State of the Coast Territorial Acknowledgement

The State of the Coast conference is organized and convened by Oregon Sea Grant and typically held in one of Oregon’s beautiful coastal communities, providing participants the opportunity to learn, share, and keep abreast of what’s going on in Oregon’s marine environment. This year’s conference will be held virtually from the Oregon Sea Grant headquarters at Oregon State University in Corvallis, Oregon. Oregon State University is located within the traditional homelands of the Mary’s River or Ampinefu Band of Kalapuya. Following the Willamette Valley Treaty of 1855, Kalapuya people were forcibly removed to reservations in Western Oregon in 1856. Today, living descendants of the Kalapuya people are a part of the Confederated Tribes of Grand Ronde Community of Oregon (grandronde.org) and the Confederated Tribes of the Siletz Indians (ctsi.nsn.us).

While Oregon Sea Grant serves all of Oregon and acknowledges that all land is indigenous land, we are particularly conscious of the history of the indigenous coastal peoples, their long-term contributions to the environment of this land,  and the successful efforts to have tribes’ federal recognition restored. Sea Grant recognizes the histories of forced removal of the members of the Siletz and Grand Ronde reservations, and those parallel histories of the members of the Coquille and the Coos, Lower Umpqua, and Siuslaw tribes. Native people have been and continue to live in Oregon since time immemorial, and the land which Oregon now occupies has been home to more than 100 Native American Tribes for more than 10,000 years. Oregon Sea Grant recognizes the contributions of Oregon’s native people to the environment and history of this place and to the future of thriving coastal ecosystems and communities.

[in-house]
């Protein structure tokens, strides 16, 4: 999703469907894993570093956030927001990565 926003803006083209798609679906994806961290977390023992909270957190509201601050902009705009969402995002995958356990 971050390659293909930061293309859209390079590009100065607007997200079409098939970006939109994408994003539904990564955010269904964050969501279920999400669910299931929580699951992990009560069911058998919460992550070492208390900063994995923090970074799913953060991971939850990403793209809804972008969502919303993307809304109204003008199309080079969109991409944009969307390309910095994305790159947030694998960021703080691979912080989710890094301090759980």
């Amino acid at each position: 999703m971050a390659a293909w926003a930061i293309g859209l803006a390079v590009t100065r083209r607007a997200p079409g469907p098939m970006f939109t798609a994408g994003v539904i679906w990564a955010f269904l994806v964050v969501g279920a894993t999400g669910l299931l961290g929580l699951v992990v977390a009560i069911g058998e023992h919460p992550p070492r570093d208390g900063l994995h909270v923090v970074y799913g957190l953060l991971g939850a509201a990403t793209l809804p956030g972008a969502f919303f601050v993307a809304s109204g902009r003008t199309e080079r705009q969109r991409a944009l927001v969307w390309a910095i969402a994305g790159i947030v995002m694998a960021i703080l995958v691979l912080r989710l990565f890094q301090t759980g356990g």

Among many resources available, the following allow us to discover more about Native American culture and history in Oregon: